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#35958 Nerve block or doppler signal? Which one comes first?
  1. Vasyl Katerenchuk1,
  2. Afonso Borges de Castro2 and
  3. Idalina Rodrigues3
  1. 1Anesthesiology, Centro Hospitalar de Setúbal, Setúbal, Portugal
  2. 2Anesthesiology, Hospital de Vila Franca de Xira, Lisboa, Portugal
  3. 3Anesthesiology, Centro Hospitalar de Lisboa Norte, Lisboa, Portugal


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Background and Aims Proper pain management in patients undergoing Anterolateral Tigh (ALT) flap surgery is crucial to minimize early postoperative complications. We present a case of a 58-year-old male admitted for partial pelviglossectomy, mandibulectomy and ALT of the left limb, who received both limbs a femoral nerve block due to insufficient Doppler flowmetry on the limb first chosen by the surgeons. We aim to demonstrate that a pre-emptively femoral nerve block can be part of a multimodal analgesic strategy in these patients and that a second non-planned nerve block can be safely performed if the maximum dose of local anesthetic is taken into consideration.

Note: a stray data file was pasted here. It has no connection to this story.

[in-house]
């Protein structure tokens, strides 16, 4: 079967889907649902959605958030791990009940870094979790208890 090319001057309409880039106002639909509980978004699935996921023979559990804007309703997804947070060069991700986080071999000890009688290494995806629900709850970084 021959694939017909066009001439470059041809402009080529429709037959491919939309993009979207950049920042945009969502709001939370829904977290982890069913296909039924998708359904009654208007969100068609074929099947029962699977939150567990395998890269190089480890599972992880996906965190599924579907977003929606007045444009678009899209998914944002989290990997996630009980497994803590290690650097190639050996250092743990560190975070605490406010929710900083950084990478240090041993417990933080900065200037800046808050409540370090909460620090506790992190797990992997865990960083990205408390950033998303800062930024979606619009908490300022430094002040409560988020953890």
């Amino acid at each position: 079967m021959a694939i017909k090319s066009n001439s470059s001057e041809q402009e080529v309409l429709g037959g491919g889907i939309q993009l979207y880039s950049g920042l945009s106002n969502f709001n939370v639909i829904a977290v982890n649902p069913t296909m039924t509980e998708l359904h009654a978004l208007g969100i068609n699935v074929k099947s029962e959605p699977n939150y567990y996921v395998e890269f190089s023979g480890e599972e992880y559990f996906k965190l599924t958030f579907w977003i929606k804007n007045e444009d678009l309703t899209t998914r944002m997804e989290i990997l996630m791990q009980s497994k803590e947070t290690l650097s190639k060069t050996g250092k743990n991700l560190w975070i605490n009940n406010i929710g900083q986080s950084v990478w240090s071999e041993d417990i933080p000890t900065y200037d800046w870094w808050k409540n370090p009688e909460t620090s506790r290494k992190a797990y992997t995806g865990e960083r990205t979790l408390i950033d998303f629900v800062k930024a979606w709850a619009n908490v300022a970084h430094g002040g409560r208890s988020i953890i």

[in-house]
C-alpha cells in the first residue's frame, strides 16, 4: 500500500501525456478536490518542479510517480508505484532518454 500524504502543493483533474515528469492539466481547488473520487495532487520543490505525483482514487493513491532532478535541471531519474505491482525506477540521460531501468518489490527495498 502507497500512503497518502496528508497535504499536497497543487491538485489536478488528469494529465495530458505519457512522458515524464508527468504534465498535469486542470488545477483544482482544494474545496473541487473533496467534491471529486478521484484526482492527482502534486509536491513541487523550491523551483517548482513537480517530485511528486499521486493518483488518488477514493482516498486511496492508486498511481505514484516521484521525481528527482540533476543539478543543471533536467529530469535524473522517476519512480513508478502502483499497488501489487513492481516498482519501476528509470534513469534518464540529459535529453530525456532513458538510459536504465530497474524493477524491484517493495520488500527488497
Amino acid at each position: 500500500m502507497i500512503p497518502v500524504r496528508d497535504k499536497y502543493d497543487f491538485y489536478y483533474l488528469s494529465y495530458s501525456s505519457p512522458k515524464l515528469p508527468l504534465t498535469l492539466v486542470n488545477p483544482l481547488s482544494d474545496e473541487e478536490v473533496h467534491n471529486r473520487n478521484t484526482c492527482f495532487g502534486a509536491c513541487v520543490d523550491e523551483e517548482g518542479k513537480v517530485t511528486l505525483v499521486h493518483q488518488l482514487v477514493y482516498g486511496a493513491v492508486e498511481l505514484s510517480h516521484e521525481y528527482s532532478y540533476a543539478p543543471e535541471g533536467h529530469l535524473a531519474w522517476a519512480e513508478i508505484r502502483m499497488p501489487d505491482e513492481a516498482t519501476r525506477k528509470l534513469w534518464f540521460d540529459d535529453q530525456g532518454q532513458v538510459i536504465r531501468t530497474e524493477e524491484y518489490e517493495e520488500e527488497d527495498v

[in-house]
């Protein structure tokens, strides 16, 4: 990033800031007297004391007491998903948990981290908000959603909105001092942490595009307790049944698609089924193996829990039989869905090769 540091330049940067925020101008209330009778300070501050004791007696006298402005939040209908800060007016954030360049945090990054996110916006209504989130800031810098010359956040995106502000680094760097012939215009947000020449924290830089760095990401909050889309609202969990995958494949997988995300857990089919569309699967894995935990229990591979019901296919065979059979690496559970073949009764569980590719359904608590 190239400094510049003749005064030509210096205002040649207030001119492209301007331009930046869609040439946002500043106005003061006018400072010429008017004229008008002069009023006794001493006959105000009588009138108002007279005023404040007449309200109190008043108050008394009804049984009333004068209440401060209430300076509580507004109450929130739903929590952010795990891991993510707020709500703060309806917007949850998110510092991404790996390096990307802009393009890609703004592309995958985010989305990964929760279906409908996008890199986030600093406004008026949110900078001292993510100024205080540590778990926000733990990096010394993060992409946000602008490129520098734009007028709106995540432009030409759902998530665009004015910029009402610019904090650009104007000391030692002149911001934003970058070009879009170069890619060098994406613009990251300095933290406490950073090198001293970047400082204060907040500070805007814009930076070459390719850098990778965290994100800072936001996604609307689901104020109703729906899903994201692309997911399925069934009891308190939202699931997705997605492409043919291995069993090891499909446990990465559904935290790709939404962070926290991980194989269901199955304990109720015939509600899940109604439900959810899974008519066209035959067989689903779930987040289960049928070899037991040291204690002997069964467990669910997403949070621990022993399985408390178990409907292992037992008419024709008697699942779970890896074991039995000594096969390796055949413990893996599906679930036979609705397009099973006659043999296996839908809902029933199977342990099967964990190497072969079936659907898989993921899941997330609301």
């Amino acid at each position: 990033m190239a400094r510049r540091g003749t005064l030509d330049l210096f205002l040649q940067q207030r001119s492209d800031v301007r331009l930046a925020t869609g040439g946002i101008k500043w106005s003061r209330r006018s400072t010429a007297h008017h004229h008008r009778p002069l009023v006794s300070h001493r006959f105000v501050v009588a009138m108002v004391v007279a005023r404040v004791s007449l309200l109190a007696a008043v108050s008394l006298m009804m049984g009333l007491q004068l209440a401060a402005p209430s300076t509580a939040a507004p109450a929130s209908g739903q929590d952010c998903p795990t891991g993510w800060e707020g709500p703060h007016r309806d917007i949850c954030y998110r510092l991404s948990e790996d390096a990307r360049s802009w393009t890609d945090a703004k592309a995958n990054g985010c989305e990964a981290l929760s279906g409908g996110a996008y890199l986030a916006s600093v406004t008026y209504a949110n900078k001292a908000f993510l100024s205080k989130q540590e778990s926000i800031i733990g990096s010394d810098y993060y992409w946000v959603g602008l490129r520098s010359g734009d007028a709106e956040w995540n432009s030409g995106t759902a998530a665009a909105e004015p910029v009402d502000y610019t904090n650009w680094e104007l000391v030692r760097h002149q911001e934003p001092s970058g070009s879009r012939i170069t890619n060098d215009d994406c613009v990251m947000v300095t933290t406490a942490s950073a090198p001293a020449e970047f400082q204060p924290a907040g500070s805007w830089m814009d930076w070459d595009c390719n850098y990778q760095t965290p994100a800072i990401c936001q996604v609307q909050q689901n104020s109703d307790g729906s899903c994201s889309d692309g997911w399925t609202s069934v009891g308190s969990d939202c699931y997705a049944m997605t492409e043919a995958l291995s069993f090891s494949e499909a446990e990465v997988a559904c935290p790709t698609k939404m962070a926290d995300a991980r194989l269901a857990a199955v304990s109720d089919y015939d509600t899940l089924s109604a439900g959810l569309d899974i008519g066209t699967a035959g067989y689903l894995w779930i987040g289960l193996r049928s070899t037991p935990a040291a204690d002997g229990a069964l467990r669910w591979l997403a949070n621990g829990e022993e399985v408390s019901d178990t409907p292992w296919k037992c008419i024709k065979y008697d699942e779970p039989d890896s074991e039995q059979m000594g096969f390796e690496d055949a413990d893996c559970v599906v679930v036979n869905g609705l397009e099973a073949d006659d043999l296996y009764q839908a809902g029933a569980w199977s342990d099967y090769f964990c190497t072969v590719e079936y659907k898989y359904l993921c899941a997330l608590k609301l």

Methods A total intravenous anesthesia with propofol and remifentanil was induced and a single-shot, ultrasound-guided, right and left femoral nerve blocks were performed using 15 ml of 0,75% ropivacaine on each side. A total of 30ml (225 mg) was administered – a safe dose of ropivacaine for an 80kg patient. The maintenance dose of remifentanil was low (up to less than 0,05-0,10 mcg/kg/min) and analgesia was complemented with ketorolac 30mg, paracetamol 1g and morphine 2mg.

Results There were no signs of local anesthetic systemic toxicity (LAST) and the patient was admitted to the post-anesthetic care unit after 10h of surgery without pain in the flap area, 0/10 (numerical rating scale pain) at rest and movement. Pain at rest was only reported more than 24h after the block.

Conclusions This case enhances the importance of performing vascular Doppler signals before anesthetic nerve blocks to avoid unnecessary blocks and risk for LAST.

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